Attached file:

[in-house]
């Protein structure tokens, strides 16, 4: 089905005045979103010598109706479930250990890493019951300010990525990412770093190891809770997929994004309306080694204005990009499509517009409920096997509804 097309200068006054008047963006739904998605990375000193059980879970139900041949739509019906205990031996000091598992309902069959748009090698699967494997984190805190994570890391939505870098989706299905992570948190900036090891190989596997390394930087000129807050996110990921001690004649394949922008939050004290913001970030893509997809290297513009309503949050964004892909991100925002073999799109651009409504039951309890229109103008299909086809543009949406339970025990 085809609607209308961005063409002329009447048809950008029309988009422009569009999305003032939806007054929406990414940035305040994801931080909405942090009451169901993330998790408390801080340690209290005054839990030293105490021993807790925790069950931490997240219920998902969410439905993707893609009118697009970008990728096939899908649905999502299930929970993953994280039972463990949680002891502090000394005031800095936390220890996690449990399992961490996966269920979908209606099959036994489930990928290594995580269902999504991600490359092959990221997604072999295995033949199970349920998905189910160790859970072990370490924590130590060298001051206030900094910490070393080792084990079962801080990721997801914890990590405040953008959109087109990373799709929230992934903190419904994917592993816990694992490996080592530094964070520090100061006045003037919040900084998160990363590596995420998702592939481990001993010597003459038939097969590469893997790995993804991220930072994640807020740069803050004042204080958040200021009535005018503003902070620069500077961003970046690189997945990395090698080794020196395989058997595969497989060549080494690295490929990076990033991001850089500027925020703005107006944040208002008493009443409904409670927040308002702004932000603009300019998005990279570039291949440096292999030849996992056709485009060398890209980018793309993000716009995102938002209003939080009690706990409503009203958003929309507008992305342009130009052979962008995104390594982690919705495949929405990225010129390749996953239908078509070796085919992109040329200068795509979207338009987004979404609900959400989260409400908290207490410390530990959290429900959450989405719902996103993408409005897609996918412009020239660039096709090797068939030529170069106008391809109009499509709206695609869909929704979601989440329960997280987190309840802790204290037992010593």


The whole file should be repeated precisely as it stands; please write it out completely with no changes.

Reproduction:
[in-house]
């Protein structure tokens, strides 16, 4: 089905005045979103010598109706479930250990890493019951300010990525990412770093190891809770997929994004309306080694204005990009499509517009409920096997509804 097309200068006054008047963006739904998605990375000193059980879970139900041949739509019906205990031996000091598992309902069959748009090698699967494997984190805190994570890391939505870098989706299905992570948190900036090891190989596997390394930087000129807050996110990921001690004649394949922008939050004290913001970030893509997809290297513009309503949050964004892909991100925002073999799109651009409504039951309890229109103008299909086809543009949406339970025990 085809609607209308961005063409002329009447048809950008029309988009422009569009999305003032939806007054929406990414940035305040994801931080909405942090009451169901993330998790408390801080340690209290005054839990030293105490021993807790925790069950931490997240219920998902969410439905993707893609009118697009970008990728096939899908649905999502299930929970993953994280039972463990949680002891502090000394005031800095936390220890996690449990399992961490996966269920979908209606099959036994489930990928290594995580269902999504991600490359092959990221997604072999295995033949199970349920998905189910160790859970072990370490924590130590060298001051206030900094910490070393080792084990079962801080990721997801914890990590405040953008959109087109990373799709929230992934903190419904994917592993816990694992490996080592530094964070520090100061006045003037919040900084998160990363590596995420998702592939481990001993010597003459038939097969590469893997790995993804991220930072994640807020740069803050004042204080958040200021009535005018503003902070620069500077961003970046690189997945990395090698080794020196395989058997595969497989060549080494690295490929990076990033991001850089500027925020703005107006944040208002008493009443409904409670927040308002702004932000603009300019998005990279570039291949440096292999030849996992056709485009060398890209980018793309993000716009995102938002209003939080009690706990409503009203958003929309507008992305342009130009052979962008995104390594982690919705495949929405990225010129390749996953239908078509070796085919992109040329200068795509979207338009987004979404609900959400989260409400908290207490410390530990959290429900959450989405719902996103993408409005897609996918412009020239660039096709090797068939030529170069106008391809109009499509709206695609869909929704979601989440329960997280987190309840802790204290037992010593």